I take it myself, for my own reasons and whilst for years there seemed nothing that made any discernible difference, finally I am onto something that is bringing some really good results! I spent almost 12 months deliberating before trialling it, feeling very dubious about it being too good to be true. But finally building the confidence I needed, took the plunge and I don't think I'll be regretting it. Apparently the reason it's not widely heralded by the drug manufacturers relates to a patent on its original form, which is "Naltrexone". This was and is used to help people break their addiction to opiats. The standard dosage for Naltrexone is 50mg. With Low-Dose Naltrexone, the standard dosage ranges from 0.5mg to 4.5mg. And when used at this lower dosage, it works differently and this is where it is now being recognised for its therapeutic advantages. Unfortunately the patent discourages drug manufacturers from spending the tonnes of money required for rigorous testing. That and the fact that LDN is quite cheap. Because LDN is used "off label" it has to be compounded down to these low dosages by a compounding pharmacy. The trick is in finding a Doctor/Vet who is willing to prescribe it. Compounding pharmacies do exist.

But there are forums out there and if you take the time to read and read and read you will hear so many reports from those who have been using LDN for years, from those who have only just started out on it and from those about to embark on it. Honest stories that give reports of both trials and tribulations.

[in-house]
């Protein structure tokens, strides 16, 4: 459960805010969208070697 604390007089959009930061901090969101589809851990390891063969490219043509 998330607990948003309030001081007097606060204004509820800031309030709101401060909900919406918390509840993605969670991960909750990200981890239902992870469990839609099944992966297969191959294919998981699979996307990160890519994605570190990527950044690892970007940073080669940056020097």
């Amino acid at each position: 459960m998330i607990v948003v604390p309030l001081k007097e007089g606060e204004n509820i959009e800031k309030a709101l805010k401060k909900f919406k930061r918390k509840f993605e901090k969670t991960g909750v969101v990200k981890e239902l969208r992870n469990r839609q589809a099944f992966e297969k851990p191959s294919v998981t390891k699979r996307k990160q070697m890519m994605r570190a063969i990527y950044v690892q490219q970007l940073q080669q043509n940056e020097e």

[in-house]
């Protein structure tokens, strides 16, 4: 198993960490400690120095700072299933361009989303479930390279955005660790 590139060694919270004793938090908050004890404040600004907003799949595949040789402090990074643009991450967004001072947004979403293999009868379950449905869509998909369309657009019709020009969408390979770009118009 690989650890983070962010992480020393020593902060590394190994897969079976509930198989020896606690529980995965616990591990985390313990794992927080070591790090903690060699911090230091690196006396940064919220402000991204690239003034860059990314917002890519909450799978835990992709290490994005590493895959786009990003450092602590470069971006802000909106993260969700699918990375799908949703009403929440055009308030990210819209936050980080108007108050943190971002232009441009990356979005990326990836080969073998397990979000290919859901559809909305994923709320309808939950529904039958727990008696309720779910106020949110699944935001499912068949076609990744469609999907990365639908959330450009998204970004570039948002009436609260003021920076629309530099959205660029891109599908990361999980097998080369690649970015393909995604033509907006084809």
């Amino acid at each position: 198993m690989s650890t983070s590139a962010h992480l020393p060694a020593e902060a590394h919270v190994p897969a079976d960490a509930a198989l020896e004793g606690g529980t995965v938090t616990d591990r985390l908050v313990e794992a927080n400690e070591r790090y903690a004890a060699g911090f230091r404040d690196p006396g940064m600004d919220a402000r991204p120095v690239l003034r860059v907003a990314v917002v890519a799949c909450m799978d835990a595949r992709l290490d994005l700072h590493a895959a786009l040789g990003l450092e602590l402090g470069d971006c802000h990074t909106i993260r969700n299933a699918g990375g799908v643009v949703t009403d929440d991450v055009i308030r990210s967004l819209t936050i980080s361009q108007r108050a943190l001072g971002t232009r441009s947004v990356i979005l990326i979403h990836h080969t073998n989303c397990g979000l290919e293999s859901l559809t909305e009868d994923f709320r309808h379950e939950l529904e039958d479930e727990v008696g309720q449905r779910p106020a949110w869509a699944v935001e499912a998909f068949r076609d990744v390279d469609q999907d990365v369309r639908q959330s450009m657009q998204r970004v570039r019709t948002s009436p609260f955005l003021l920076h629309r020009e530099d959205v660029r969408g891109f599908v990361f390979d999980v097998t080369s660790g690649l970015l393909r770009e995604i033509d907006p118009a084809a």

So, long story (I haven't changed, lol) short, for your dog's condition, read up on it. If you want a link to the LDN Pets forum let me know and I'll put it up.

Edited by Erny
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Hi all, I washed my Lloyd with this last week, but I'm thinking of doing it again tomorrow for the Frenchie fun day, just to freshen him up. I know with dog shampoo washing them too often makes them produce too many oils and thus smell, can I overdo the tea or is it not possible?

I have plenty Steve but I'm interested for friends, but it is coming up as $9 for me still.

Edited by Hetty
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Hi all, I washed my Lloyd with this last week, but I'm thinking of doing it again tomorrow for the Frenchie fun day, just to freshen him up. I know with dog shampoo washing them too often makes them produce too many oils and thus smell, can I overdo the tea or is it not possible?

I have plenty Steve but I'm interested for friends, but it is coming up as $9 for me still.

Ive changed the price on the website now and no you cant over do it .

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I haven't read the whole thread. Can you use fresh calendular flowers to make a rinse for itchy dogs. The house across the road from a friend will soon be bulldozed for apartments. The elderly Italian man had the most wonderful veggie garden, and has left it all behind :cry: I went across the other day and the grape vines are all starting to set fruit, there's artichokes, fennel, aniseed, dill, parsley, peach, nectarine, olive, fig and possibly quince trees and many more, lots of herbs and everywhere orange and yellow calendular (or marigold?) plants. I'm looking after a little puppy who has itchy skin and I'm thinking about transplanting alot of these flowers to my place. Wondering if they can be used fresh or must they be dried?